More than 382,000 tuned into the fixture at the DAM Health Stadium in October which finished 20-20.
Viewing figures released by the league show the impact of the new South African clubs, with the inclusion of the Stormers, Bulls, Lions and Sharks helping generate much improved numbers compared to the URC’s predecessor, the Guinness Pro14.
The audience for the entire 2021-22 season was 34.6 million across 7,000-plus hours of coverage on television and the URC’s own streaming service. It represents an increase of 169 per cent compared to the 2020-21 Pro14 and Rainbow Cup campaigns combined.
The cumulative average audience per game during the season was 230,000, up 109 per cent on 2020-21.
From a Scottish perspective, Edinburgh drew in more viewers than Glasgow over the season, reflective perhaps of the former’s better campaign.
A total of 1.25 million watched the URC Grand Final between Stormers and Bulls, higher than any previous Pro14 or Pro12 finals. Stormers beat Bulls in Cape Town and although it was an all-South African affair, 41 per cent of the audience came from outside of the country, with RTÉ’s live coverage in the Republic of Ireland accounting for 15 per cent.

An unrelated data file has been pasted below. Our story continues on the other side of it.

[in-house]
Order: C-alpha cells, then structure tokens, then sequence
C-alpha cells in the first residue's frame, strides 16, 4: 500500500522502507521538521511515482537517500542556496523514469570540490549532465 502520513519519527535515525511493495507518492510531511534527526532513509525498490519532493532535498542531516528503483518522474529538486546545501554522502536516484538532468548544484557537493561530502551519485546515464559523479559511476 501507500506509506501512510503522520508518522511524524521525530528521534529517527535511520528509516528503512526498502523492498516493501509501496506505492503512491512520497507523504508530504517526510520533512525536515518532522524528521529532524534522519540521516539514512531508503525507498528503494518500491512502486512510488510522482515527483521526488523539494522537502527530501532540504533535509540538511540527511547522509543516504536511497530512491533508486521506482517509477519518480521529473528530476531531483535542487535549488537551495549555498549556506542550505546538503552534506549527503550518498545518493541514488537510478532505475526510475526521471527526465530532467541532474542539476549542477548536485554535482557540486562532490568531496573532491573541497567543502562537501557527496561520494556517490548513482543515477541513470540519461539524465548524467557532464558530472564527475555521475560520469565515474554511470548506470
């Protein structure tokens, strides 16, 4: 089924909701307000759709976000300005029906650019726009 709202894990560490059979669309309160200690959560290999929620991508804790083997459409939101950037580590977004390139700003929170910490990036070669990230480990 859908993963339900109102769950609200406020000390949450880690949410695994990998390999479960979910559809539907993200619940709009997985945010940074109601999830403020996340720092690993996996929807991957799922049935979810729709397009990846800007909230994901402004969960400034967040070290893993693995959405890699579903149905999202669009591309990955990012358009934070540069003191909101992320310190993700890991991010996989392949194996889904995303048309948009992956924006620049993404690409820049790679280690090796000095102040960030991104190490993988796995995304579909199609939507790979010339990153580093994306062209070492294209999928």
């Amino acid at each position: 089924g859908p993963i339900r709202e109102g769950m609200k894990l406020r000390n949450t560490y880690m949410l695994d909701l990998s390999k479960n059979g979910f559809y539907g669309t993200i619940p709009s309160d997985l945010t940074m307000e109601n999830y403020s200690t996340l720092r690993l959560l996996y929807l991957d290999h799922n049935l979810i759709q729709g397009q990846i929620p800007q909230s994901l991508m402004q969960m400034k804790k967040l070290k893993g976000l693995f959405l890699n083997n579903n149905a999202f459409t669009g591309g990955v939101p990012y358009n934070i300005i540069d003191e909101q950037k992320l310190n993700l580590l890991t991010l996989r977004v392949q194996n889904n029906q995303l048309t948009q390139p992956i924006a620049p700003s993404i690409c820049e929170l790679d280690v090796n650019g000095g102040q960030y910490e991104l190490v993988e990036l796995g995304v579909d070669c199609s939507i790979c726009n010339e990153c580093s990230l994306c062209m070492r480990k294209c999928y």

Irish rugby fans can enjoy free URC coverage on RTÉ, the national broadcaster in the Republic. URC matches are also shown free to air in Wales, Northern Ireland and Italy, through BBC Wales, S4C, BBC Northern Ireland and Mediaset.
There is no free coverage in Scotland or South Africa whose URC games come via the pay-TV stations Premier Sports and Supersport, respectively.
Viewing figures for matches on the subscriber stations were never going to beat those on the free channels but there were some healthy numbers, particularly for Scottish-South African clashes,in the early part of the season.
Glasgow Warriors’ win over the Emirates Lions in round three at Scotstoun in October was the second most watched game in Scotland, with 363,674 tuning in.
Next came Edinburgh’s win over the Bulls the following week (260,448), followed by Glasgow’s loss to Leinster in October (224,494) and Glasgow’s win over the Sharks (209,027).
Premier has been a loyal and robust supporter of the Scottish game since acquiring the rights four years ago and in John Barclay, Jim Hamilton and Chris Paterson the channel has an entertaining and knowledgeable stable of pundits.
Nevertheless, it is surprising that there is no serious interest from BBC Scotland or STV in showing some URC games, particularly the 1872 Cup derbies. Almost 25,000 were at Murrayfield to see Edinburgh’s win over Glasgow in May, an attendance that outstrips anything in Scottish league football outside of Celtic and Rangers home games.
Premier Sports was recently bought over by the Nordic streaming platform Viaplay in a deal worth £30 million and it will be fascinating to see how this shapes their coverage.
There are three years left on the current URC TV deal but it is not beyond the realms of possibility that it could be modified to accommodate some games on free to air in the way BT Sport allowed ITV to screen Gallagher Premiership matches.